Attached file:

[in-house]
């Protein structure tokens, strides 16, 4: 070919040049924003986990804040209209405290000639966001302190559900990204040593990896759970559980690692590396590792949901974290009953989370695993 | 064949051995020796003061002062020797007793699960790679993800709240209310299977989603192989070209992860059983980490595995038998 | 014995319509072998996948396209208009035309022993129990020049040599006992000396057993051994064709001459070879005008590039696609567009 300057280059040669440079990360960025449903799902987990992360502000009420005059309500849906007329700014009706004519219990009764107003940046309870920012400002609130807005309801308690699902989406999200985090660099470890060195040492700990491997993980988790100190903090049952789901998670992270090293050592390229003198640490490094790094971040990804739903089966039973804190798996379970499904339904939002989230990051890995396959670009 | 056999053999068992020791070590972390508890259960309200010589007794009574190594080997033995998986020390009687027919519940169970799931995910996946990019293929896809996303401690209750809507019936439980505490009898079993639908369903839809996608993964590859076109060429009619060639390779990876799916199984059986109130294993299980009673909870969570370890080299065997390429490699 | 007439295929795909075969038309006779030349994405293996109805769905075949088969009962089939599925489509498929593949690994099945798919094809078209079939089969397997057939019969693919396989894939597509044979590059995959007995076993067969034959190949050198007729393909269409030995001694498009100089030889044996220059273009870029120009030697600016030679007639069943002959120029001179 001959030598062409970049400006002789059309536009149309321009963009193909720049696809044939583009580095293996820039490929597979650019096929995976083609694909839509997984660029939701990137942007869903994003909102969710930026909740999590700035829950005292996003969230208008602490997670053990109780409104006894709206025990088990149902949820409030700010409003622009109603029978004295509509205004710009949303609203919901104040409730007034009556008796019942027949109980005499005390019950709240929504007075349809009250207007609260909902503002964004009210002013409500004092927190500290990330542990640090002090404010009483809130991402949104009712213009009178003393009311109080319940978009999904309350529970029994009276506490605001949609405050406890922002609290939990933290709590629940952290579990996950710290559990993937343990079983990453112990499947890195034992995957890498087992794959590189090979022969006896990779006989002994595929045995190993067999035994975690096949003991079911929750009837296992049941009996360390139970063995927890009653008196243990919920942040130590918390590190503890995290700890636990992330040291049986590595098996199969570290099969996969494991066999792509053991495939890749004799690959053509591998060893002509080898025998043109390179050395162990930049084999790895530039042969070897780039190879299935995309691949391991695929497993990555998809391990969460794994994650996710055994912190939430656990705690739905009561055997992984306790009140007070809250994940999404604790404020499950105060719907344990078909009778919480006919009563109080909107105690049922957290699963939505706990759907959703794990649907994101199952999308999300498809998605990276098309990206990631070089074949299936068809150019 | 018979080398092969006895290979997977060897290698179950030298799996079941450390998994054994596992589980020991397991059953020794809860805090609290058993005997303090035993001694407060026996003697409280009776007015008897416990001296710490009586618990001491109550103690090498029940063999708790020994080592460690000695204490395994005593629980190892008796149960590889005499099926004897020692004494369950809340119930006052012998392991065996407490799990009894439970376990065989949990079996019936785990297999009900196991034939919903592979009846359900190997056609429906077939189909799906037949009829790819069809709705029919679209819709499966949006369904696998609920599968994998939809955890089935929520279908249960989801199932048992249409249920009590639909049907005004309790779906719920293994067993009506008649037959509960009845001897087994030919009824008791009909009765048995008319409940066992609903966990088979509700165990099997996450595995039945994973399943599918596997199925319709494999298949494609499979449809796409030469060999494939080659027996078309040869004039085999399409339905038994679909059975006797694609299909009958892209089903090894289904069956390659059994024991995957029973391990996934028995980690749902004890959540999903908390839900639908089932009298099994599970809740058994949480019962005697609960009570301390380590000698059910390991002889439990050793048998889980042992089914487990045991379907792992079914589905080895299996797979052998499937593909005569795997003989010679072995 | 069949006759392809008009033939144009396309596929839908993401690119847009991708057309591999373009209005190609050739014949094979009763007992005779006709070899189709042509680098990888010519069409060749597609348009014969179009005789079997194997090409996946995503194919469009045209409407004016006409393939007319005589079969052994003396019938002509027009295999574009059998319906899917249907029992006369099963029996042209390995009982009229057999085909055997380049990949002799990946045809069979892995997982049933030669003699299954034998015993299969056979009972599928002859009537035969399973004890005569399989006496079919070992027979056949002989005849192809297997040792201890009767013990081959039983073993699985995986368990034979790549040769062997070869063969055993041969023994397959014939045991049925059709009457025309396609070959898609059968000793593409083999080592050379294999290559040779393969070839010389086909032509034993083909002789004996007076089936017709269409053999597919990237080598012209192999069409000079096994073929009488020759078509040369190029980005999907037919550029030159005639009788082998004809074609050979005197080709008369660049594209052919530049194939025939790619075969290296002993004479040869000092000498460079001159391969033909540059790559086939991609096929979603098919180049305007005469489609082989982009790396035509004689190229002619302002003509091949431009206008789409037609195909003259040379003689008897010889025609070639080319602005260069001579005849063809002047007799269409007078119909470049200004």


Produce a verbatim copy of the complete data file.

[in-house]
């Protein structure tokens, strides 16, 4: 070919040049924003986990804040209209405290000639966001302190559900990204040593990896759970559980690692590396590792949901974290009953989370695993 | 064949051995020796003061002062020797007793699960790679993800709240209310299977989603192989070209992860059983980490595995038998 | 014995319509072998996948396209208009035309022993129990020049040599006992000396057993051994064709001459070879005008590039696609567009 300057280059040669440079990360960025449903799902987990992360502000009420005059309500849906007329700014009706004519219990009764107003940046309870920012400002609130807005309801308690699902989406999200985090660099470890060195040492700990491997993980988790100190903090049952789901998670992270090293050592390229003198640490490094790094971040990804739903089966039973804190798996379970499904339904939002989230990051890995396959670009 | 056999053999068992020791070590972390508890259960309200010589007794009574190594080997033995998986020390009687027919519940169970799931995910996946990019293929896809996303401690209750809507019936439980505490009898079993639908369903839809996608993964590859076109060429009619060639390779990876799916199984059986109130294993299980009673909870969570370890080299065997390429490699 | 007439295929795909075969038309006779030349994405293996109805769905075949088969009962089939599925489509498929593949690994099945798919094809078209079939089969397997057939019969693919396989894939597509044979590059995959007995076993067969034959190949050198007729393909269409030995001694498009100089030889044996220059273009870029120009030697600016030679007639069943002959120029001179 001959030598062409970049400006002789059309536009149309321009963009193909720049696809044939583009580095293996820039490929597979650019096929995976083609694909839509997984660029939701990137942007869903994003909102969710930026909740999590700035829950005292996003969230208008602490997670053990109780409104006894709206025990088990149902949820409030700010409003622009109603029978004295509509205004710009949303609203919901104040409730007034009556008796019942027949109980005499005390019950709240929504007075349809009250207007609260909902503002964004009210002013409500004092927190500290990330542990640090002090404010009483809130991402949104009712213009009178003393009311109080319940978009999904309350529970029994009276506490605001949609405050406890922002609290939990933290709590629940952290579990996950710290559990993937343990079983990453112990499947890195034992995957890498087992794959590189090979022969006896990779006989002994595929045995190993067999035994975690096949003991079911929750009837296992049941009996360390139970063995927890009653008196243990919920942040130590918390590190503890995290700890636990992330040291049986590595098996199969570290099969996969494991066999792509053991495939890749004799690959053509591998060893002509080898025998043109390179050395162990930049084999790895530039042969070897780039190879299935995309691949391991695929497993990555998809391990969460794994994650996710055994912190939430656990705690739905009561055997992984306790009140007070809250994940999404604790404020499950105060719907344990078909009778919480006919009563109080909107105690049922957290699963939505706990759907959703794990649907994101199952999308999300498809998605990276098309990206990631070089074949299936068809150019 | 018979080398092969006895290979997977060897290698179950030298799996079941450390998994054994596992589980020991397991059953020794809860805090609290058993005997303090035993001694407060026996003697409280009776007015008897416990001296710490009586618990001491109550103690090498029940063999708790020994080592460690000695204490395994005593629980190892008796149960590889005499099926004897020692004494369950809340119930006052012998392991065996407490799990009894439970376990065989949990079996019936785990297999009900196991034939919903592979009846359900190997056609429906077939189909799906037949009829790819069809709705029919679209819709499966949006369904696998609920599968994998939809955890089935929520279908249960989801199932048992249409249920009590639909049907005004309790779906719920293994067993009506008649037959509960009845001897087994030919009824008791009909009765048995008319409940066992609903966990088979509700165990099997996450595995039945994973399943599918596997199925319709494999298949494609499979449809796409030469060999494939080659027996078309040869004039085999399409339905038994679909059975006797694609299909009958892209089903090894289904069956390659059994024991995957029973391990996934028995980690749902004890959540999903908390839900639908089932009298099994599970809740058994949480019962005697609960009570301390380590000698059910390991002889439990050793048998889980042992089914487990045991379907792992079914589905080895299996797979052998499937593909005569795997003989010679072995 | 069949006759392809008009033939144009396309596929839908993401690119847009991708057309591999373009209005190609050739014949094979009763007992005779006709070899189709042509680098990888010519069409060749597609348009014969179009005789079997194997090409996946995503194919469009045209409407004016006409393939007319005589079969052994003396019938002509027009295999574009059998319906899917249907029992006369099963029996042209390995009982009229057999085909055997380049990949002799990946045809069979892995997982049933030669003699299954034998015993299969056979009972599928002859009537035969399973004890005569399989006496079919070992027979056949002989005849192809297997040792201890009767013990081959039983073993699985995986368990034979790549040769062997070869063969055993041969023994397959014939045991049925059709009457025309396609070959898609059968000793593409083999080592050379294999290559040779393969070839010389086909032509034993083909002789004996007076089936017709269409053999597919990237080598012209192999069409000079096994073929009488020759078509040369190029980005999907037919550029030159005639009788082998004809074609050979005197080709008369660049594209052919530049194939025939790619075969290296002993004479040869000092000498460079001159391969033909540059790559086939991609096929979603098919180049305007005469489609082989982009790396035509004689190229002619302002003509091949431009206008789409037609195909003259040379003689008897010889025609070639080319602005260069001579005849063809002047007799269409007078119909470049200004």